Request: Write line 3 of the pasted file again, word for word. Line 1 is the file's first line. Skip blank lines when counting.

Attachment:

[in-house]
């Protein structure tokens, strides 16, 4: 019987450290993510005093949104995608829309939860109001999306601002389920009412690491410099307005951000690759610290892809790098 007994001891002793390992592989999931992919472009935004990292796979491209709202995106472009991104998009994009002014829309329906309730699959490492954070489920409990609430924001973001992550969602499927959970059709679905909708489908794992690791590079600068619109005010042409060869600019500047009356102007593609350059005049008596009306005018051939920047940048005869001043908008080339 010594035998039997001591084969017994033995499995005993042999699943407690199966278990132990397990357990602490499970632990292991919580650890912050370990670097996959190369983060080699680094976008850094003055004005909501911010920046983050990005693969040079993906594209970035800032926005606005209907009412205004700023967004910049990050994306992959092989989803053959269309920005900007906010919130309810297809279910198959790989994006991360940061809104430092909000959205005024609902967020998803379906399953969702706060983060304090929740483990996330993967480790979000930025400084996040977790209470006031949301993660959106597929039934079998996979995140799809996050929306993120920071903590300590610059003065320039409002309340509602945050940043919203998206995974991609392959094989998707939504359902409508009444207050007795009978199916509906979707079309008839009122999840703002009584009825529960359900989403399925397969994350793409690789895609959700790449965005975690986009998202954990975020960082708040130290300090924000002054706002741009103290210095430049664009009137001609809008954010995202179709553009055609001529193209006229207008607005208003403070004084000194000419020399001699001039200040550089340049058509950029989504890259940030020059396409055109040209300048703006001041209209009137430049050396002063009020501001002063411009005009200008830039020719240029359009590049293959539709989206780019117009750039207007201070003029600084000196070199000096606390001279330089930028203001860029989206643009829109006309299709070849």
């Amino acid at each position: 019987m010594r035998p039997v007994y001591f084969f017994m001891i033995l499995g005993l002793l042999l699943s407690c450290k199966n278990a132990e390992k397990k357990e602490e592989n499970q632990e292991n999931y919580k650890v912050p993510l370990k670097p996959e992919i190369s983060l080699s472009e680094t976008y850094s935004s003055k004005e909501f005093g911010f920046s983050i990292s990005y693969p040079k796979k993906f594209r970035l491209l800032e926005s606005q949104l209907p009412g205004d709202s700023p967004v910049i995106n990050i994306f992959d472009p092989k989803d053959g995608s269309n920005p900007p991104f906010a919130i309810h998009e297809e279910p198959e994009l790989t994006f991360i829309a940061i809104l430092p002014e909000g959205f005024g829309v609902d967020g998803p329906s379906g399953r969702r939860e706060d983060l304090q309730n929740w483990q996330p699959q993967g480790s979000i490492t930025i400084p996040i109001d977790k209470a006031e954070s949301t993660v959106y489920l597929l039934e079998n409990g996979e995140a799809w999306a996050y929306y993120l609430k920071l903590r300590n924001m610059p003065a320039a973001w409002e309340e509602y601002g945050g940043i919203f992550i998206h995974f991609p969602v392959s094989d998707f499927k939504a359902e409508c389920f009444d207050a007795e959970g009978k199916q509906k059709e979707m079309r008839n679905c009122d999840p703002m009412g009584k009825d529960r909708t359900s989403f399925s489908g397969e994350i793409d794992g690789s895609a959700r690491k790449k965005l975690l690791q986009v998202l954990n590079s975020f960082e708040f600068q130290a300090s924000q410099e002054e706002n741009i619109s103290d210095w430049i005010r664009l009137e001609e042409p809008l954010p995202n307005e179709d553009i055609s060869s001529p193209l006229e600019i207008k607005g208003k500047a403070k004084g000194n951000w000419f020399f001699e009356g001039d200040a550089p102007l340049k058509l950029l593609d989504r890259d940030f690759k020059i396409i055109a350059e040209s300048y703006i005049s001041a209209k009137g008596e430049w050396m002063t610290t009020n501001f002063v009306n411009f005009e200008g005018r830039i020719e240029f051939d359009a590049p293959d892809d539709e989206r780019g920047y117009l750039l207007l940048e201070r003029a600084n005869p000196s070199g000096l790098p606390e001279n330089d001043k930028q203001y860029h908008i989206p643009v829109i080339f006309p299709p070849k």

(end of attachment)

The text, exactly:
């Amino acid at each position: 019987m010594r035998p039997v007994y001591f084969f017994m001891i033995l499995g005993l002793l042999l699943s407690c450290k199966n278990a132990e390992k397990k357990e602490e592989n499970q632990e292991n999931y919580k650890v912050p993510l370990k670097p996959e992919i190369s983060l080699s472009e680094t976008y850094s935004s003055k004005e909501f005093g911010f920046s983050i990292s990005y693969p040079k796979k993906f594209r970035l491209l800032e926005s606005q949104l209907p009412g205004d709202s700023p967004v910049i995106n990050i994306f992959d472009p092989k989803d053959g995608s269309n920005p900007p991104f906010a919130i309810h998009e297809e279910p198959e994009l790989t994006f991360i829309a940061i809104l430092p002014e909000g959205f005024g829309v609902d967020g998803p329906s379906g399953r969702r939860e706060d983060l304090q309730n929740w483990q996330p699959q993967g480790s979000i490492t930025i400084p996040i109001d977790k209470a006031e954070s949301t993660v959106y489920l597929l039934e079998n409990g996979e995140a799809w999306a996050y929306y993120l609430k920071l903590r300590n924001m610059p003065a320039a973001w409002e309340e509602y601002g945050g940043i919203f992550i998206h995974f991609p969602v392959s094989d998707f499927k939504a359902e409508c389920f009444d207050a007795e959970g009978k199916q509906k059709e979707m079309r008839n679905c009122d999840p703002m009412g009584k009825d529960r909708t359900s989403f399925s489908g397969e994350i793409d794992g690789s895609a959700r690491k790449k965005l975690l690791q986009v998202l954990n590079s975020f960082e708040f600068q130290a300090s924000q410099e002054e706002n741009i619109s103290d210095w430049i005010r664009l009137e001609e042409p809008l954010p995202n307005e179709d553009i055609s060869s001529p193209l006229e600019i207008k607005g208003k500047a403070k004084g000194n951000w000419f020399f001699e009356g001039d200040a550089p102007l340049k058509l950029l593609d989504r890259d940030f690759k020059i396409i055109a350059e040209s300048y703006i005049s001041a209209k009137g008596e430049w050396m002063t610290t009020n501001f002063v009306n411009f005009e200008g005018r830039i020719e240029f051939d359009a590049p293959d892809d539709e989206r780019g920047y117009l750039l207007l940048e201070r003029a600084n005869p000196s070199g000096l790098p606390e001279n330089d001043k930028q203001y860029h908008i989206p643009v829109i080339f006309p299709p070849k």